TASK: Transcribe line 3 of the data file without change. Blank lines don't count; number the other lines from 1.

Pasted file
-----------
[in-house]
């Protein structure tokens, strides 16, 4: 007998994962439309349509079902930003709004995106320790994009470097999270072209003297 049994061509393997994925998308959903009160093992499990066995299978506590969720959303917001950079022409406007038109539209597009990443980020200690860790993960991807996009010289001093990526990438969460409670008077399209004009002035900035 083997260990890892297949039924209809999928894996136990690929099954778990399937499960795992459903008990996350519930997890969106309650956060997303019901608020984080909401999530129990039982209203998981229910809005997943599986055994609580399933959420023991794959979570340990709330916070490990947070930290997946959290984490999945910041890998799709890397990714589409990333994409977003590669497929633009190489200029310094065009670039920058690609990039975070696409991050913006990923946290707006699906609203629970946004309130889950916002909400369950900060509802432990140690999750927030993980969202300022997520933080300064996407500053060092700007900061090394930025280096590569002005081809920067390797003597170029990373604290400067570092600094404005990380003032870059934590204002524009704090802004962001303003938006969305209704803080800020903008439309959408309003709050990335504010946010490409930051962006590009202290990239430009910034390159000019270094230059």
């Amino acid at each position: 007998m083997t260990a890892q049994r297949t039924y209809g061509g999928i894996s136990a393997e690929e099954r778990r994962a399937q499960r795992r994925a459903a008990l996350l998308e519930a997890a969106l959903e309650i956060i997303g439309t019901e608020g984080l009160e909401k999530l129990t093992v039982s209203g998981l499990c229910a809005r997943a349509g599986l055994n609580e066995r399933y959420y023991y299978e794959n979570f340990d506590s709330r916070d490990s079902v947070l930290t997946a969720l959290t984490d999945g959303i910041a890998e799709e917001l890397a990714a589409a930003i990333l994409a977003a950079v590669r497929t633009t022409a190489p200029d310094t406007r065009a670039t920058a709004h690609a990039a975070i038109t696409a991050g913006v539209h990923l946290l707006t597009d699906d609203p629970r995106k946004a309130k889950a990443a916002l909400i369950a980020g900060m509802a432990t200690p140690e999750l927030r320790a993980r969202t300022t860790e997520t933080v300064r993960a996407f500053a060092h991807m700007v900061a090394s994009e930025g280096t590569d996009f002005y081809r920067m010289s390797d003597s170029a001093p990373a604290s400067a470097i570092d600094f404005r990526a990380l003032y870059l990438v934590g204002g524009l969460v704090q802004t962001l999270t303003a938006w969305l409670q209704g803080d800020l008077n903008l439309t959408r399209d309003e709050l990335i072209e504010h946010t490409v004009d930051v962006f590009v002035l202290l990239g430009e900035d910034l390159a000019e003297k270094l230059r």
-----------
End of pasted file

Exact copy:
């Amino acid at each position: 007998m083997t260990a890892q049994r297949t039924y209809g061509g999928i894996s136990a393997e690929e099954r778990r994962a399937q499960r795992r994925a459903a008990l996350l998308e519930a997890a969106l959903e309650i956060i997303g439309t019901e608020g984080l009160e909401k999530l129990t093992v039982s209203g998981l499990c229910a809005r997943a349509g599986l055994n609580e066995r399933y959420y023991y299978e794959n979570f340990d506590s709330r916070d490990s079902v947070l930290t997946a969720l959290t984490d999945g959303i910041a890998e799709e917001l890397a990714a589409a930003i990333l994409a977003a950079v590669r497929t633009t022409a190489p200029d310094t406007r065009a670039t920058a709004h690609a990039a975070i038109t696409a991050g913006v539209h990923l946290l707006t597009d699906d609203p629970r995106k946004a309130k889950a990443a916002l909400i369950a980020g900060m509802a432990t200690p140690e999750l927030r320790a993980r969202t300022t860790e997520t933080v300064r993960a996407f500053a060092h991807m700007v900061a090394s994009e930025g280096t590569d996009f002005y081809r920067m010289s390797d003597s170029a001093p990373a604290s400067a470097i570092d600094f404005r990526a990380l003032y870059l990438v934590g204002g524009l969460v704090q802004t962001l999270t303003a938006w969305l409670q209704g803080d800020l008077n903008l439309t959408r399209d309003e709050l990335i072209e504010h946010t490409v004009d930051v962006f590009v002035l202290l990239g430009e900035d910034l390159a000019e003297k270094l230059r």